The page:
The Giants win on Tuesday, and it's cause for a vicious assault on the manager. The Giants lose last night, and that just kickstarts the effusive praise generator.
Omar Vizquel will do that. If you only read the dust jacket on the offseason book, you wouldn't like the plot. He's, like, 50, or something. He was paid how much money? Yick. And just as you're about to put the book down, your eye catches the critical blurbs. "A defensive whiz!", writes Paul Gramm of the Akron Stout-Turbine. "He can still get on base!", raves Cheryl Foons of the Cleveland Inquisition. Suddenly, you're thinking maybe there's something to this guy. For once, the out-of-context quotes have it. Vizquel is as fun a player to watch as any the Giants have acquired in the past decade.
Neifi Perez -- bless his soul, which is going through Satan's accounts receivable department right now -- was also a defensive-minded fellow. He was impressive enough to never begrudge him the Gold Glove he had earned, no matter how much he was unwanted on the team by the internet masses. He never did impress over his Giants career, however, like Vizquel has done over his first month. Every groundball hit Vizquel's way turns into a freaking circus, as he pushes the dancing bear and lion tamer out of the way to do some ridiculous trapeze act. On his back. Jumping in the air, legs splayed out, hurdling an encroaching lug. Even the plays he can't turn are impressive.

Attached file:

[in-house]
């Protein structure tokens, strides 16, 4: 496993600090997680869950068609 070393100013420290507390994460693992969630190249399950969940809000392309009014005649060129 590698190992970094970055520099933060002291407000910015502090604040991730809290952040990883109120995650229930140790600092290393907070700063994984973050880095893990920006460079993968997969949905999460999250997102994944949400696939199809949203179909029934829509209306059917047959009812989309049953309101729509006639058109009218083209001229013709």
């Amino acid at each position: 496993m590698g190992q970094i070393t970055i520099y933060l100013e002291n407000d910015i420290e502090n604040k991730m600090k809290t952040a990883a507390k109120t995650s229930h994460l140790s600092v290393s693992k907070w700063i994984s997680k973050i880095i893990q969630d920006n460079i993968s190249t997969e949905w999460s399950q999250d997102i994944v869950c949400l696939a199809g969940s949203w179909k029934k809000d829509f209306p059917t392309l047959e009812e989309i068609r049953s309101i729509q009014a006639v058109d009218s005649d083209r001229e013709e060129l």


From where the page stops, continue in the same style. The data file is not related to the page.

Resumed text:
His hitting is better than we have a right to, at least at this point in the season, but his bat still makes it through the strike zone quick. He'll take a walk. His newfound legs are allowing him to steal bases at a ridiculously productive rate. The Giants as a team are getting on base extremely well to start the year, and Vizquel is playing a good part of that. More than one regular on this site has admitted a burgeoning man-crush on our fair Omar. Well, shucks, dust off the Whitman's Sampler, and add my name to the "from" tag.
There are still plenty of worries about the 2007 version. How can there not be some trepidation? Still, in the first 30 or so games of his contract, Vizquel is worth the entertainment dollar. Who needs the execrable ThunderSticks when you have 42,000 people simultaneously fluttering their eyelashes?